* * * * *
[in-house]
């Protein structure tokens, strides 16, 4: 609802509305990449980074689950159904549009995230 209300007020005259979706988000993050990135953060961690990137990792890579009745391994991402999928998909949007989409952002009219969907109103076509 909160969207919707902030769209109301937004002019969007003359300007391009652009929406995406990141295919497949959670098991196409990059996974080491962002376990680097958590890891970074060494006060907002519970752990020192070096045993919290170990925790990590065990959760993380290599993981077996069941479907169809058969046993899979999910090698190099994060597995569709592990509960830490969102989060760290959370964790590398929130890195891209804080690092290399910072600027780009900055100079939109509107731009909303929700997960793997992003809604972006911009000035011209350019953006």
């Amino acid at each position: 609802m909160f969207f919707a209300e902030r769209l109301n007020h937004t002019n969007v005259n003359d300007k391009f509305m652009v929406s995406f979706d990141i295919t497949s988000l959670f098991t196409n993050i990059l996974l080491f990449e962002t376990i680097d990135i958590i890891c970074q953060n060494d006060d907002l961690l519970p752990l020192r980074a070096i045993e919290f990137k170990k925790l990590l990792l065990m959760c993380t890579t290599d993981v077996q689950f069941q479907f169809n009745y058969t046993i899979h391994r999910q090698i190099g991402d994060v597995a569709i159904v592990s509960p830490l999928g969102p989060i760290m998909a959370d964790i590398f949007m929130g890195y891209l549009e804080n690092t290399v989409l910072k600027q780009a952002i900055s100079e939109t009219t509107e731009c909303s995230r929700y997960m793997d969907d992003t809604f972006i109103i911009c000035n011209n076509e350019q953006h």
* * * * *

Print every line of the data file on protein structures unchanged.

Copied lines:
[in-house]
């Protein structure tokens, strides 16, 4: 609802509305990449980074689950159904549009995230 209300007020005259979706988000993050990135953060961690990137990792890579009745391994991402999928998909949007989409952002009219969907109103076509 909160969207919707902030769209109301937004002019969007003359300007391009652009929406995406990141295919497949959670098991196409990059996974080491962002376990680097958590890891970074060494006060907002519970752990020192070096045993919290170990925790990590065990959760993380290599993981077996069941479907169809058969046993899979999910090698190099994060597995569709592990509960830490969102989060760290959370964790590398929130890195891209804080690092290399910072600027780009900055100079939109509107731009909303929700997960793997992003809604972006911009000035011209350019953006």
């Amino acid at each position: 609802m909160f969207f919707a209300e902030r769209l109301n007020h937004t002019n969007v005259n003359d300007k391009f509305m652009v929406s995406f979706d990141i295919t497949s988000l959670f098991t196409n993050i990059l996974l080491f990449e962002t376990i680097d990135i958590i890891c970074q953060n060494d006060d907002l961690l519970p752990l020192r980074a070096i045993e919290f990137k170990k925790l990590l990792l065990m959760c993380t890579t290599d993981v077996q689950f069941q479907f169809n009745y058969t046993i899979h391994r999910q090698i190099g991402d994060v597995a569709i159904v592990s509960p830490l999928g969102p989060i760290m998909a959370d964790i590398f949007m929130g890195y891209l549009e804080n690092t290399v989409l910072k600027q780009a952002i900055s100079e939109t009219t509107e731009c909303s995230r929700y997960m793997d969907d992003t809604f972006i109103i911009c000035n011209n076509e350019q953006h």